2017 Dodge Viper
The fire-breathing Dodge Viper has entered its final model year, and it doesn't sound like a replacement is coming anytime soon.
Dodge is sending off the Viper with six limited-edition models called 1:28 Edition ACR, GTS-R Commemorative Edition ACR, Snakeskin Edition GTC, Snakeskin Edition ACR, VoooDoo II Edition ACR, and Dodge Dealer Edition ACR, respectively.
This Snake Packs Venom
Under the Viper's long hood is the hand-built, all-aluminum 8.4-liter V10 that Viper owners have come to know, love and fear in their SRT-powered snakes. In its latest form it delivers 645 horsepower and 600 lb-ft of torque, giving it the most torque of any naturally aspirated production car engine in the world. Improvements to make those numbers possible include a new, ultra-high flow and lightweight composite intake manifold, high-strength forged pistons, sodium-filled exhaust valves, new catalysts to reduce back pressure and an aluminum flywheel that reduces reciprocating losses.
Despite all of the upgrades to the engine, Dodge engineers actually managed to shed over 25 lbs of weight - just from the engine. In terms of the entire vehicle, roughly 100 lbs have been dropped, partially due to the all-new aluminum and carbon fiber body. Returning to the powertrain, the 8.4-liter V10 is mated to a Tremec TR6060 six-speed manual transmission with an improved short-throw shifter and final gear ratios that have been tightened from 3.07 to 3.55.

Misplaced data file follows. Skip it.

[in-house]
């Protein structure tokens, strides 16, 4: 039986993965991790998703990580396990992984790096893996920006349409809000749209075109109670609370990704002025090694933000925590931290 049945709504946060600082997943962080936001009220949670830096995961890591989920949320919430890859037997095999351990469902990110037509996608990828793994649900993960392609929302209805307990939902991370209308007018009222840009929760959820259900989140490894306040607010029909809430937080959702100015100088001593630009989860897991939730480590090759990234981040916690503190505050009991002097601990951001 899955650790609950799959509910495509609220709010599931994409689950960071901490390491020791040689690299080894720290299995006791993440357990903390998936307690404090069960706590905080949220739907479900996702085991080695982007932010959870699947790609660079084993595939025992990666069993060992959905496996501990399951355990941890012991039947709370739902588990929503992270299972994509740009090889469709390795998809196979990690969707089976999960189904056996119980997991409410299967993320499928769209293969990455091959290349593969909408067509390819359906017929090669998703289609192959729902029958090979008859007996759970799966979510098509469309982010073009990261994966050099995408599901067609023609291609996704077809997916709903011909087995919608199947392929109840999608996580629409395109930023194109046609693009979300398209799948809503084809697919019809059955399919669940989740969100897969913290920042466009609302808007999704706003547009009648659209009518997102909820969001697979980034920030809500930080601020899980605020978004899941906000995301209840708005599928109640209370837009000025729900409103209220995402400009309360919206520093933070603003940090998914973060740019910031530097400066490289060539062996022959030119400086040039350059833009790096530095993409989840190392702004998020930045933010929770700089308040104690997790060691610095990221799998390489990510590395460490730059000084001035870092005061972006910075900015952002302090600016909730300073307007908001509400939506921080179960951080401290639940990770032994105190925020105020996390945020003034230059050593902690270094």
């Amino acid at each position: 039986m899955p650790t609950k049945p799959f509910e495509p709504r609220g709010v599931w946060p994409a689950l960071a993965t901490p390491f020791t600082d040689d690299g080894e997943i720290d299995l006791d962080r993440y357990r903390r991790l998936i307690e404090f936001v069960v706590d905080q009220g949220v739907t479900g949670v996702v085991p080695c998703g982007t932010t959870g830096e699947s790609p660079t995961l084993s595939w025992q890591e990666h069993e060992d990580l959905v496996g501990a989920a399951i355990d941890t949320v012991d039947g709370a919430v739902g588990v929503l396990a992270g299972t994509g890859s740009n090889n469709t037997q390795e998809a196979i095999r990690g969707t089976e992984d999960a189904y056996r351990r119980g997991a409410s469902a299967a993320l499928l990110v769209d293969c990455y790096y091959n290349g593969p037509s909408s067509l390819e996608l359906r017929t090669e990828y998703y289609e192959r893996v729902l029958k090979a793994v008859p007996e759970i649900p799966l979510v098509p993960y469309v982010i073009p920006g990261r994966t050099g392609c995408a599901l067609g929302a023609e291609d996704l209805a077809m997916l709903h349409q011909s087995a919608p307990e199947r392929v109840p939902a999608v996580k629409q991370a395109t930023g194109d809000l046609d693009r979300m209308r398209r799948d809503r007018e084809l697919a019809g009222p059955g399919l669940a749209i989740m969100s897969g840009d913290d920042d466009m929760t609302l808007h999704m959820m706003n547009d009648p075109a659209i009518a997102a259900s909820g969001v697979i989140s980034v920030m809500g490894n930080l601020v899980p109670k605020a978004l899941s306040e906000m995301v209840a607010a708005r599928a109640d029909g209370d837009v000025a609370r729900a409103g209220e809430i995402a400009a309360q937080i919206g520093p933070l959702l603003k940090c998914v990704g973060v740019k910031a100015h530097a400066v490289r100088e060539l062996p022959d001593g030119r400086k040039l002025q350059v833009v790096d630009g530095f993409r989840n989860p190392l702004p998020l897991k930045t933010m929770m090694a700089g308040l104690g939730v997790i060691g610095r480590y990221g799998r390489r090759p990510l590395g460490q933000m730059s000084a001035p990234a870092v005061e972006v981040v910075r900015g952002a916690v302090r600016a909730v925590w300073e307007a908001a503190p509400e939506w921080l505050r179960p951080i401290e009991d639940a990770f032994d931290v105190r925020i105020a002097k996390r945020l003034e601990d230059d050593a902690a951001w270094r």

For the tiny minority of potential Viper buyers who care about fuel economy, the snake return 13 mpg in the city and 20 mpg on the highway - not bad for a 645-horsepower sports car.
Dodge stiffened the structure and chassis of the latest Viper by 50 percent, much of which was adapted from the previous GTS-R race cars. Some of that strength comes from a new aluminum "X" brace under the hood that connects the front suspension to the magnesium cowl super casting.
In the rear of the car, Dodge's engineers developed a new setup that locates the toe link forward of the axle for better tow control and dynamic stability. Thanks to federal law changes, the latest Viper also comes standard with electronic stability control and traction control, both of which are fully defeatable for truly brave drivers. There is also a steering wheel-mounted launch control switch for optimal acceleration runs.
Power is transferred to the ground via Pirelli P Zero, Z-rated tires that Dodge promises to deliver substantially improved overall performance, cold weather performance, enhanced overall grip and steering response.
Bringing this snake to a stop are four-piston Brembo brakes with fixed-aluminum calipers and 355mm vented rotors on all four corners. Opt for the Track Package and those brakes will be swapped out for lighter slotted two-piece rotors from StopTech.
More Luxurious Interior